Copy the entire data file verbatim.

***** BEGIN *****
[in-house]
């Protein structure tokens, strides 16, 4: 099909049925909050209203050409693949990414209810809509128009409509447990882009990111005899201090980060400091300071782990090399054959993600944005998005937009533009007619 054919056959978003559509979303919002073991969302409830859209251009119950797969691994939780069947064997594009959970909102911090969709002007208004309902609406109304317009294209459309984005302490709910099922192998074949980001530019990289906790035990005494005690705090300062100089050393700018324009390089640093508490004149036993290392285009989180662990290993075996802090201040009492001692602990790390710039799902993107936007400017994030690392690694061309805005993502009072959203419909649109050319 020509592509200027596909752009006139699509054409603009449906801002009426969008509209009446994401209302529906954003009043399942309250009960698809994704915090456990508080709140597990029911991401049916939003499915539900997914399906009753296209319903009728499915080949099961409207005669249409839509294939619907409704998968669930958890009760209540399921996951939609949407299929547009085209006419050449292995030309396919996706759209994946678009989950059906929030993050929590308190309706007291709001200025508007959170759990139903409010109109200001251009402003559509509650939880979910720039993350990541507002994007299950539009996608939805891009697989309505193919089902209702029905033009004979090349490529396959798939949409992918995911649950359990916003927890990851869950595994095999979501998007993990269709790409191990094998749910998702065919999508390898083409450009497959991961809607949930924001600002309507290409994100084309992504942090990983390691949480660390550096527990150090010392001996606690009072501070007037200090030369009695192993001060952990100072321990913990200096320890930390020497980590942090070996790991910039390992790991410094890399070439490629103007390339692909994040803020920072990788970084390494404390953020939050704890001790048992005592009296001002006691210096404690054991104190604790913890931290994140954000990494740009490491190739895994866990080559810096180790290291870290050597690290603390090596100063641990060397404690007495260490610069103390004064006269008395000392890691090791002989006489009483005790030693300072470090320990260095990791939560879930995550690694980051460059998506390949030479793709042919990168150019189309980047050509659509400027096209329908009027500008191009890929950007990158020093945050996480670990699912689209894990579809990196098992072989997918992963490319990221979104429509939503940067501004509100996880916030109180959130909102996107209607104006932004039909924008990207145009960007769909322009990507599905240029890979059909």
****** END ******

[in-house]
């Protein structure tokens, strides 16, 4: 099909049925909050209203050409693949990414209810809509128009409509447990882009990111005899201090980060400091300071782990090399054959993600944005998005937009533009007619 054919056959978003559509979303919002073991969302409830859209251009119950797969691994939780069947064997594009959970909102911090969709002007208004309902609406109304317009294209459309984005302490709910099922192998074949980001530019990289906790035990005494005690705090300062100089050393700018324009390089640093508490004149036993290392285009989180662990290993075996802090201040009492001692602990790390710039799902993107936007400017994030690392690694061309805005993502009072959203419909649109050319 020509592509200027596909752009006139699509054409603009449906801002009426969008509209009446994401209302529906954003009043399942309250009960698809994704915090456990508080709140597990029911991401049916939003499915539900997914399906009753296209319903009728499915080949099961409207005669249409839509294939619907409704998968669930958890009760209540399921996951939609949407299929547009085209006419050449292995030309396919996706759209994946678009989950059906929030993050929590308190309706007291709001200025508007959170759990139903409010109109200001251009402003559509509650939880979910720039993350990541507002994007299950539009996608939805891009697989309505193919089902209702029905033009004979090349490529396959798939949409992918995911649950359990916003927890990851869950595994095999979501998007993990269709790409191990094998749910998702065919999508390898083409450009497959991961809607949930924001600002309507290409994100084309992504942090990983390691949480660390550096527990150090010392001996606690009072501070007037200090030369009695192993001060952990100072321990913990200096320890930390020497980590942090070996790991910039390992790991410094890399070439490629103007390339692909994040803020920072990788970084390494404390953020939050704890001790048992005592009296001002006691210096404690054991104190604790913890931290994140954000990494740009490491190739895994866990080559810096180790290291870290050597690290603390090596100063641990060397404690007495260490610069103390004064006269008395000392890691090791002989006489009483005790030693300072470090320990260095990791939560879930995550690694980051460059998506390949030479793709042919990168150019189309980047050509659509400027096209329908009027500008191009890929950007990158020093945050996480670990699912689209894990579809990196098992072989997918992963490319990221979104429509939503940067501004509100996880916030109180959130909102996107209607104006932004039909924008990207145009960007769909322009990507599905240029890979059909």